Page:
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Author Topic: Werner Herzog appreciation thread!  (Read 600 times)
Melooon
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« on: February 07, 2023 @727.89 »

Recently Iv been binge watching Werner Herzog documentaries! - For those of you who don't know he's a film maker, documentary maker, philosopher and low key comedian (although its more comedy in the greek tragedy sense than in the funny sense) - some of his work can be very light hearted (like when he cooks and eats his shoes) but most of it is deeply profound; I love that contrast between depth and lightheartedness! 

Here is a kinda compilation of clips that I guess is a pretty good introduction:


It can be a bit hard to find his works - a few are on Criterion - others are on Netflix. He's about 80 now but there's still a bunch of new stuff he's making that Im super excited to see!

Into the Inferno (2016) - is one about volcanoes.
Lo and Behold, Reveries of the Connected World (2016) - is about the invention of the internet and I think it might have partly been what inspired me when I first made my site!

Here's the birthplace of the internet clip:


He also did some amazing films like Fitzcarraldo (1982) which is about a man who tried to drag a steam ship over a mountain in order to fund the creation of an opera house in the Amazon jungle because he believes the Amazon needs Opera (its based on a true story).

In truth though I have only seen a small fraction of his films; so Im curious to here if anyone else enjoys them and if so do you have any recommendations? And if you don't know them, I encourage you to watch a few and let me know what you think! :grin:
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« Reply #1 on: February 08, 2023 @468.28 »

Melon, you show some taste.

Let me add to Fitzcaraldo, that there was an actual ship being dragged over an actual mountain. Herzog said, it had to look realistic. No animation tricks used!
Of all the films ever made, this must have been the single biggest, most difficult thing to have been made for a film on the whole planet. Dragging a ship all mechanical (with human-powered winches) over the mountain in the Amazonas with its poison snakes in the heat of the jungle. With a raging crazy-man playing the main role (Klaus Kinski). Including deliberately wrecking the ship with all the cast on-board for the finale in the dangerous cascades of the Amazon river.

On one hand, Herzog goes over morale limits to make his films. Cut down a trees in the rainforest for his movie. Destroy land. Having basically hundereds of "slaves" of foreign cultures to do all the dirty jobs. Resulting in one of the most abitious films ever planned being finished.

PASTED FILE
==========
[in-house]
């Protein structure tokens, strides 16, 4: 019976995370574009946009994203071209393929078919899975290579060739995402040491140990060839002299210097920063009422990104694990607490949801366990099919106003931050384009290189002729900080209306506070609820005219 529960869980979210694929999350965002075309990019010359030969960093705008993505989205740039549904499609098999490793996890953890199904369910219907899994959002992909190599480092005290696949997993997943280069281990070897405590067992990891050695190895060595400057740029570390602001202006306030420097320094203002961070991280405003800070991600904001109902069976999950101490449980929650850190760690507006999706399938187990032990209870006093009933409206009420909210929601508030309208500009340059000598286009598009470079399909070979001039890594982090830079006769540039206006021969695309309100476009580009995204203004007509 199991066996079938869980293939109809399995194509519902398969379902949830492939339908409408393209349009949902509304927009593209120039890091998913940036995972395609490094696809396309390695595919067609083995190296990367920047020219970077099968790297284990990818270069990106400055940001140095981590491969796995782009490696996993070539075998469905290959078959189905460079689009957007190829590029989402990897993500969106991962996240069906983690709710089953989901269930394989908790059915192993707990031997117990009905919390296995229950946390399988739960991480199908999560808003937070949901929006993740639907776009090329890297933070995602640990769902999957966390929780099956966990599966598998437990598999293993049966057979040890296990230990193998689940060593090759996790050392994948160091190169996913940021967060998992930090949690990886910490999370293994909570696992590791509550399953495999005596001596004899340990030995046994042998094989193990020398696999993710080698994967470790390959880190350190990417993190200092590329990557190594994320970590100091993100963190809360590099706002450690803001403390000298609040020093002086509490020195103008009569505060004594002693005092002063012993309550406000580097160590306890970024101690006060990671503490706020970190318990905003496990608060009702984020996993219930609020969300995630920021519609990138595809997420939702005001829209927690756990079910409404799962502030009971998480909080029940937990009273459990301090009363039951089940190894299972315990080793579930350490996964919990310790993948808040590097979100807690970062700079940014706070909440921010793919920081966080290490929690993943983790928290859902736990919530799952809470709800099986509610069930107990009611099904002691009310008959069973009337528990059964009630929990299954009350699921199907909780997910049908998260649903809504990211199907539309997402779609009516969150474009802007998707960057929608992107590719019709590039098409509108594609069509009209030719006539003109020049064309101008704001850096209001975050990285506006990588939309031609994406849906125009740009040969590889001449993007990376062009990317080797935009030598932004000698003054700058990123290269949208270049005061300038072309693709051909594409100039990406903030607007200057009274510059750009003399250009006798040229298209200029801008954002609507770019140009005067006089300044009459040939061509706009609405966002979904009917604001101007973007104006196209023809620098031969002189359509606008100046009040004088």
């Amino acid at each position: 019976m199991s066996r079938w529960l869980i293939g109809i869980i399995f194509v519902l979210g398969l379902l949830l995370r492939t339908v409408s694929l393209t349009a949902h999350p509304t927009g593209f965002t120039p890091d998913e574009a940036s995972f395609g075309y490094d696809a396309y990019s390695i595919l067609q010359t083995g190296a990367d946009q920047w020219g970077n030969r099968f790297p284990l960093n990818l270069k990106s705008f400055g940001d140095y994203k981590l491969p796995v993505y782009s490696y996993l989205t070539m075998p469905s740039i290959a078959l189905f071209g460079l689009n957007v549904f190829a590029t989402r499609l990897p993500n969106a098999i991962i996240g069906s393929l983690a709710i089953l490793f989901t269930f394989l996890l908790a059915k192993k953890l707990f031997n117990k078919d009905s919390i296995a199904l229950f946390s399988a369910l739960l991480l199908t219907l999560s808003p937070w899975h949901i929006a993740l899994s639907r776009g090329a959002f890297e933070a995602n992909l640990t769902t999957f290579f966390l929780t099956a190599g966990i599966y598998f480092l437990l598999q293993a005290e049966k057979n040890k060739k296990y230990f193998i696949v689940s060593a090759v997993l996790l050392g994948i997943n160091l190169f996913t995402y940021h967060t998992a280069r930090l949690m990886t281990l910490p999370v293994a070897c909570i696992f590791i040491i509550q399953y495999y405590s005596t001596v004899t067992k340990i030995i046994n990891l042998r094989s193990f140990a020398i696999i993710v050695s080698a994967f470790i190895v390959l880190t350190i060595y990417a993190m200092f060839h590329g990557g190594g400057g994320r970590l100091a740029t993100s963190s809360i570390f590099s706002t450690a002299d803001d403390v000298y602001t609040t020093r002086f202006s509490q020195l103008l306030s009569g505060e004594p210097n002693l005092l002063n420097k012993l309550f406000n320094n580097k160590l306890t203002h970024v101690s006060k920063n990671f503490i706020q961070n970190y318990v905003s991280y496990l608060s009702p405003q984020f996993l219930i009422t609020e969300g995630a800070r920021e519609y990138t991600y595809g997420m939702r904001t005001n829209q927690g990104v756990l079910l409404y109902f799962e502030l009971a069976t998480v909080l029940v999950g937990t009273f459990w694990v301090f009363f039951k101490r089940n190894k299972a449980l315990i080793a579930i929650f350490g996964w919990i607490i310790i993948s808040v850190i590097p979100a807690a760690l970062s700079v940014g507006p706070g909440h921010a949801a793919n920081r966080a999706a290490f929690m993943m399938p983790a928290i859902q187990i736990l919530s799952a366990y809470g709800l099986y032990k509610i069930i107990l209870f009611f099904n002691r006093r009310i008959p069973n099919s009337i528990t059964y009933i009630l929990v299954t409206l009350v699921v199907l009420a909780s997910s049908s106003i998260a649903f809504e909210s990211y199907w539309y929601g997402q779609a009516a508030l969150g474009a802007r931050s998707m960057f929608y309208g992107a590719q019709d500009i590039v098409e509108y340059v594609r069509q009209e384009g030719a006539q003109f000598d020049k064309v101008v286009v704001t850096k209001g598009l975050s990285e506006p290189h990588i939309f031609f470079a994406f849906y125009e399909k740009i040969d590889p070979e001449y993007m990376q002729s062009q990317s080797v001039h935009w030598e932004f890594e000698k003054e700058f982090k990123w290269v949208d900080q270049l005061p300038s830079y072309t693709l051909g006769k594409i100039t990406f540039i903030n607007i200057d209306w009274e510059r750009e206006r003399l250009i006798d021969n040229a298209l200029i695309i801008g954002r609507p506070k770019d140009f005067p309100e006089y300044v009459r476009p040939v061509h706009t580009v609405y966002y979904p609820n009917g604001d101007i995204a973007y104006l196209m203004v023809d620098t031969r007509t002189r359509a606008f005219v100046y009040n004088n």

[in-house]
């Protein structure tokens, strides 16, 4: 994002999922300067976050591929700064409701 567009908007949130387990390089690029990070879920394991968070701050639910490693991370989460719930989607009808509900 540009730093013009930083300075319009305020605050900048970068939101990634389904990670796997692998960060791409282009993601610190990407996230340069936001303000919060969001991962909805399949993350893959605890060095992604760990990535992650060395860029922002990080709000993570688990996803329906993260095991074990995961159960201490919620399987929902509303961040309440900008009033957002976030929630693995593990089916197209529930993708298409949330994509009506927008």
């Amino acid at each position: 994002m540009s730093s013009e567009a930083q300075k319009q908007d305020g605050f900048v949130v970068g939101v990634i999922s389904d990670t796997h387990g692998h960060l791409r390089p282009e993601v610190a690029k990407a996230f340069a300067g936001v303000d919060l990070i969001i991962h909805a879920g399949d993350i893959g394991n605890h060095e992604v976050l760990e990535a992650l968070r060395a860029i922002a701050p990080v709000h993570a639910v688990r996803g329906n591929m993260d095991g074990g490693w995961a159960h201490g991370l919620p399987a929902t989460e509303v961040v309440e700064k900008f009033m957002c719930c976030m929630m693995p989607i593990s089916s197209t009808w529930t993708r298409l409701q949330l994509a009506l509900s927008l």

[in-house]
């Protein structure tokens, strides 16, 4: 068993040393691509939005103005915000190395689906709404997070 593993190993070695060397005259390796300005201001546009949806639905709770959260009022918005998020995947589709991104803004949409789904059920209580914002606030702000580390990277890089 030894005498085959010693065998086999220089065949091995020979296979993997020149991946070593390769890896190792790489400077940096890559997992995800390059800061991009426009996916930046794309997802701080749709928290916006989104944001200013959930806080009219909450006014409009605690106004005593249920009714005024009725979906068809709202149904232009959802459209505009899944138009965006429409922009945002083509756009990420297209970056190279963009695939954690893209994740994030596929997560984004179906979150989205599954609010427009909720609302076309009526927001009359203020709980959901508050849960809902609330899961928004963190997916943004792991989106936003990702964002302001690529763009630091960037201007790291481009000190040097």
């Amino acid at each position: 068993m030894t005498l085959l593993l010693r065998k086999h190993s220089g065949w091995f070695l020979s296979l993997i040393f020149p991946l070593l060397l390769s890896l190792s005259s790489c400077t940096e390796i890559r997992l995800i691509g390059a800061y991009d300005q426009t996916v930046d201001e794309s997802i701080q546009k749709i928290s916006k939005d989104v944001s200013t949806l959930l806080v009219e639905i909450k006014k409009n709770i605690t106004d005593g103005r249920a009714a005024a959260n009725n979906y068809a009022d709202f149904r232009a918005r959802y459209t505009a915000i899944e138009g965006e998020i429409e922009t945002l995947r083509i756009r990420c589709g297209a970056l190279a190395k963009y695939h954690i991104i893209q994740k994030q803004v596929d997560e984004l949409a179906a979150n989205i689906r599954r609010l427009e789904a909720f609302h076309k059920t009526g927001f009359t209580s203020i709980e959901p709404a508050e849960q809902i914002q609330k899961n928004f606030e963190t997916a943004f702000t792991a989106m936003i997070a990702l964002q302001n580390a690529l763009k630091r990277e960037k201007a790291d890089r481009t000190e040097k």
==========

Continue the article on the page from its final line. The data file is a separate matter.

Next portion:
I'm deeply twisted with this. For me, Herzog is a adventerous giant, having finished Fitzcaraldo. I wonder if this could have been achieved a bit "nicer" maybe.
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Melooon
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« Reply #2 on: February 08, 2023 @710.95 »

I actually watched the making of Fitzcaraldo last night! They did totally do it for real! - but it wasn't for the sake of realism - he did it because it was a deliberate defiance of over use of special effects in films; he wanted to create something that was genuine and respectful to the viewers sense of reality; thats something I can totally relate to.

The making of that film looks like a genuine nightmare - but the line between dreams and nightmares, between torment and ecstasy or madness and sanity, is exactly what the film is about; so it works! (Although apparently he was ostracised from the film community for about 10 years after that)

They did clear some rain forrest (but only a tiny bit); and they did use native tribes as both extras and labourers - however they paid them well, they kept them as safe as they could, and more importantly they helped them get the deed of ownership to their land; which recently prevented an oil company form destroying the whole area - so maybe it wasn't the most perfect working conditions at the time; but in the long run I think its had a positive effect on the area. (I wouldn't be making appreciating Hertzog threads if I though otherwise!)